When slip and fall accidents occur on someone else's property, it's possible to hold the owner financially responsible for paying any medical bills for injuries that you may occur. Whether you're able to do so depends largely on the circumstances surrounding the incident.
Two common assessments that are made in situations like this. The first involves deciding whether the property owner took necessary precautions to address any potentially hazardous conditions. The second involves determining whether the person who fell was acting carelessly at the time of the fall.
Generally, in order to hold a property owner liable for an injury such as this, the person who fell must be able to show that the landlord both created and knew about the presence of a dangerous condition. That condition must have been something that the injured individual did not know about and, as a result, they could not take proper precautions to avoid it.
To prove liability in a case of this type, the person who fell must be able to demonstrate that the property owner caused the hazardous situation and that, despite knowing about it, they failed to correct it. They also must be able to that they were aware of the problem for long enough that they had time to correct that issue before the fall occurred.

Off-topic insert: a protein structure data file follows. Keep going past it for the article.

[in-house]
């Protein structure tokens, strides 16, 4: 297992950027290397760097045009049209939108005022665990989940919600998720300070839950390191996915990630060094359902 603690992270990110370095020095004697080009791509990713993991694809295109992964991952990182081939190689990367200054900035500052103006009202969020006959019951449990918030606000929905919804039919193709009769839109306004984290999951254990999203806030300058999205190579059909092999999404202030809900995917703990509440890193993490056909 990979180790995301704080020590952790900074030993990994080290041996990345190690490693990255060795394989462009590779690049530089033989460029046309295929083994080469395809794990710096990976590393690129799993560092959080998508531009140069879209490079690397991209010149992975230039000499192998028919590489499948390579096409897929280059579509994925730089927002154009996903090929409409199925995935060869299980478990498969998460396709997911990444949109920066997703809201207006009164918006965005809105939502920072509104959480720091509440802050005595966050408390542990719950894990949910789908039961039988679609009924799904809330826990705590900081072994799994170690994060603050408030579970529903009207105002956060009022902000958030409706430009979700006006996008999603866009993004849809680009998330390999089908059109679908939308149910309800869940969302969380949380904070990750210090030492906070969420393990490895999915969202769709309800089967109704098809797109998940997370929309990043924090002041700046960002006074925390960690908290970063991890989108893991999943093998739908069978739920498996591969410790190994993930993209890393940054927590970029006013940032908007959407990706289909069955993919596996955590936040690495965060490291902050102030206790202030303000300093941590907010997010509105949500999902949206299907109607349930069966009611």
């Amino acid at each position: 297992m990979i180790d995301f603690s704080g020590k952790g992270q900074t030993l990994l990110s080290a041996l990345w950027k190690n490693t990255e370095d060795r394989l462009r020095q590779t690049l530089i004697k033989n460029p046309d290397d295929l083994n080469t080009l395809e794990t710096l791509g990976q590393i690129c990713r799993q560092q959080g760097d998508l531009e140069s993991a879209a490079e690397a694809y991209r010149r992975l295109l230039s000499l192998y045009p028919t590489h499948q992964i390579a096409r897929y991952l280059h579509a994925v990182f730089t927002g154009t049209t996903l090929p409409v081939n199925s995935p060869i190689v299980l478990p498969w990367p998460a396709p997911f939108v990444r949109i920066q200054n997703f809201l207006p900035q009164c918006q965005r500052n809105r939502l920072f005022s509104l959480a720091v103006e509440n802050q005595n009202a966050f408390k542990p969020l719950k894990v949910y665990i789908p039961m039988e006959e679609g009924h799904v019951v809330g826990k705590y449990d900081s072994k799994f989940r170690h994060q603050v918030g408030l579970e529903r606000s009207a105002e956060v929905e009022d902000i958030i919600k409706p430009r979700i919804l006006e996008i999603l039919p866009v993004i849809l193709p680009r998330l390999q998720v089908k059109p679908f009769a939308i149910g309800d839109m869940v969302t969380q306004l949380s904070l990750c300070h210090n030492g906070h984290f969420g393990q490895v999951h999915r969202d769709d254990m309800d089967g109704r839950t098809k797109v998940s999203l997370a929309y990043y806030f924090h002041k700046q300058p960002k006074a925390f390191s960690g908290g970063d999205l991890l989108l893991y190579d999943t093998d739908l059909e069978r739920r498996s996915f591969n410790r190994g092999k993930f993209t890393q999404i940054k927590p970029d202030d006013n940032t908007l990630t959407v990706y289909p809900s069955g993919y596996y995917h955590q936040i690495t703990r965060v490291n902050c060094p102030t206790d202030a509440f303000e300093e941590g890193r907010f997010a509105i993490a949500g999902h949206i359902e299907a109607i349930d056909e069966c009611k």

Hazardous situations that might fall under this umbrella include falls that occur in poorly lit areas, on wet floors, torn carpet, narrow stairwells, cracked sidewalks, into potholes and in icy entryways.
In slip and fall cases, there may be no one definitive way to prove that a property owner was liable for an individual's injuries. In many cases, it boils down to whether the property owner did everything possible to make the property as safe as possible. Also important is whether the owner should have expected that not fixing a situation could have resulted in another's injury.
If you've had a slip and fall accident on someone else's property, then you should consult with a New Mexico premises liability attorney right away. In doing so, he or she can advise you of certain reporting requirements and compensation caps that may exist in your respective legal matter.
Source: FindLaw, "Slip and fall accidents overview," accessed Oct. 12, 2017
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